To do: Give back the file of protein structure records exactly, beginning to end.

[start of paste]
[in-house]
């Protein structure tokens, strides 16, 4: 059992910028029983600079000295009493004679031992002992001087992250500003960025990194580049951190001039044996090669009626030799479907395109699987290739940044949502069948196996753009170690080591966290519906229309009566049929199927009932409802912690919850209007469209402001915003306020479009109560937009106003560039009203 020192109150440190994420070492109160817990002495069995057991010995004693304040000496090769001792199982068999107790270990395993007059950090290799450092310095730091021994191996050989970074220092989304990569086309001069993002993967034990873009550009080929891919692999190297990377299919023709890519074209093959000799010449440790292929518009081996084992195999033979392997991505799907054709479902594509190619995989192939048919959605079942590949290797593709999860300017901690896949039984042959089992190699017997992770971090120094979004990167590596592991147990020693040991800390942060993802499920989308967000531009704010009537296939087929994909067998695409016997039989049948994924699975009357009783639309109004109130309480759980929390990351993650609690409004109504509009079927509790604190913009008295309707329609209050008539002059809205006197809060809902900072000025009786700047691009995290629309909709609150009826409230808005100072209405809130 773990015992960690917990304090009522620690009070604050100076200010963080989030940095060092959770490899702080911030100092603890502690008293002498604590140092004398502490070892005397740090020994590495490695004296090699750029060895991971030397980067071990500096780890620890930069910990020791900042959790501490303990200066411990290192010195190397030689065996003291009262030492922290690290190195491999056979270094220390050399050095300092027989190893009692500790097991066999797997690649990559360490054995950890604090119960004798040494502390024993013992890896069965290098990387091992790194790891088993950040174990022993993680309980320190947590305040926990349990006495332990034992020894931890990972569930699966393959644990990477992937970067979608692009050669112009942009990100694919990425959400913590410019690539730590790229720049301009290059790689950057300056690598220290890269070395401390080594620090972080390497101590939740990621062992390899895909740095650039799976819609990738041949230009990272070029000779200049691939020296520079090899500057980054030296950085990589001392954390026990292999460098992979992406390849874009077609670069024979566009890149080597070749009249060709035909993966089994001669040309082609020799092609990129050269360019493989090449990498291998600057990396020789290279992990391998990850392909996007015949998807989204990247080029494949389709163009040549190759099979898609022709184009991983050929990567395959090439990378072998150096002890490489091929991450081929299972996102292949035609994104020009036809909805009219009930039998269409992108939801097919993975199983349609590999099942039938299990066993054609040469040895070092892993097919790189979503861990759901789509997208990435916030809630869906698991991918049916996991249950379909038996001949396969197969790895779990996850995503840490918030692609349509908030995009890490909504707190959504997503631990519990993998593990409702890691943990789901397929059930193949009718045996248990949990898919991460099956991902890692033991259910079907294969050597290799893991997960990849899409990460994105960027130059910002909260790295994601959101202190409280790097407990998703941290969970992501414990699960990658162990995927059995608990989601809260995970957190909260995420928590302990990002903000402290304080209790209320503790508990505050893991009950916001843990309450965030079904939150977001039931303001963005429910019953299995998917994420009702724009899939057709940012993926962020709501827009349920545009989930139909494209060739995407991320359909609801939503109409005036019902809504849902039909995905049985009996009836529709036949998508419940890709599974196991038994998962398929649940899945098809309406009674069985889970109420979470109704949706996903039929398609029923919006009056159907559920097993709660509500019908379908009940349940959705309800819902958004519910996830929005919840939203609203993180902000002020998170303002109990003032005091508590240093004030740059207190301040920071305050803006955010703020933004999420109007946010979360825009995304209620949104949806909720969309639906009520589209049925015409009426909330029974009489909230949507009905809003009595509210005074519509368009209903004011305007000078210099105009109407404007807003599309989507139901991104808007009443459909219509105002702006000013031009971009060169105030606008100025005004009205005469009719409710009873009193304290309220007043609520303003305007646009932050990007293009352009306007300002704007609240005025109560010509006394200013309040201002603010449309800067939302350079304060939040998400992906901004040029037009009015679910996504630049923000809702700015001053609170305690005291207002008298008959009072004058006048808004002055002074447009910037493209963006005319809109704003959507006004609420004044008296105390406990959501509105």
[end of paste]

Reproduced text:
[in-house]
């Protein structure tokens, strides 16, 4: 059992910028029983600079000295009493004679031992002992001087992250500003960025990194580049951190001039044996090669009626030799479907395109699987290739940044949502069948196996753009170690080591966290519906229309009566049929199927009932409802912690919850209007469209402001915003306020479009109560937009106003560039009203 020192109150440190994420070492109160817990002495069995057991010995004693304040000496090769001792199982068999107790270990395993007059950090290799450092310095730091021994191996050989970074220092989304990569086309001069993002993967034990873009550009080929891919692999190297990377299919023709890519074209093959000799010449440790292929518009081996084992195999033979392997991505799907054709479902594509190619995989192939048919959605079942590949290797593709999860300017901690896949039984042959089992190699017997992770971090120094979004990167590596592991147990020693040991800390942060993802499920989308967000531009704010009537296939087929994909067998695409016997039989049948994924699975009357009783639309109004109130309480759980929390990351993650609690409004109504509009079927509790604190913009008295309707329609209050008539002059809205006197809060809902900072000025009786700047691009995290629309909709609150009826409230808005100072209405809130 773990015992960690917990304090009522620690009070604050100076200010963080989030940095060092959770490899702080911030100092603890502690008293002498604590140092004398502490070892005397740090020994590495490695004296090699750029060895991971030397980067071990500096780890620890930069910990020791900042959790501490303990200066411990290192010195190397030689065996003291009262030492922290690290190195491999056979270094220390050399050095300092027989190893009692500790097991066999797997690649990559360490054995950890604090119960004798040494502390024993013992890896069965290098990387091992790194790891088993950040174990022993993680309980320190947590305040926990349990006495332990034992020894931890990972569930699966393959644990990477992937970067979608692009050669112009942009990100694919990425959400913590410019690539730590790229720049301009290059790689950057300056690598220290890269070395401390080594620090972080390497101590939740990621062992390899895909740095650039799976819609990738041949230009990272070029000779200049691939020296520079090899500057980054030296950085990589001392954390026990292999460098992979992406390849874009077609670069024979566009890149080597070749009249060709035909993966089994001669040309082609020799092609990129050269360019493989090449990498291998600057990396020789290279992990391998990850392909996007015949998807989204990247080029494949389709163009040549190759099979898609022709184009991983050929990567395959090439990378072998150096002890490489091929991450081929299972996102292949035609994104020009036809909805009219009930039998269409992108939801097919993975199983349609590999099942039938299990066993054609040469040895070092892993097919790189979503861990759901789509997208990435916030809630869906698991991918049916996991249950379909038996001949396969197969790895779990996850995503840490918030692609349509908030995009890490909504707190959504997503631990519990993998593990409702890691943990789901397929059930193949009718045996248990949990898919991460099956991902890692033991259910079907294969050597290799893991997960990849899409990460994105960027130059910002909260790295994601959101202190409280790097407990998703941290969970992501414990699960990658162990995927059995608990989601809260995970957190909260995420928590302990990002903000402290304080209790209320503790508990505050893991009950916001843990309450965030079904939150977001039931303001963005429910019953299995998917994420009702724009899939057709940012993926962020709501827009349920545009989930139909494209060739995407991320359909609801939503109409005036019902809504849902039909995905049985009996009836529709036949998508419940890709599974196991038994998962398929649940899945098809309406009674069985889970109420979470109704949706996903039929398609029923919006009056159907559920097993709660509500019908379908009940349940959705309800819902958004519910996830929005919840939203609203993180902000002020998170303002109990003032005091508590240093004030740059207190301040920071305050803006955010703020933004999420109007946010979360825009995304209620949104949806909720969309639906009520589209049925015409009426909330029974009489909230949507009905809003009595509210005074519509368009209903004011305007000078210099105009109407404007807003599309989507139901991104808007009443459909219509105002702006000013031009971009060169105030606008100025005004009205005469009719409710009873009193304290309220007043609520303003305007646009932050990007293009352009306007300002704007609240005025109560010509006394200013309040201002603010449309800067939302350079304060939040998400992906901004040029037009009015679910996504630049923000809702700015001053609170305690005291207002008298008959009072004058006048808004002055002074447009910037493209963006005319809109704003959507006004609420004044008296105390406990959501509105």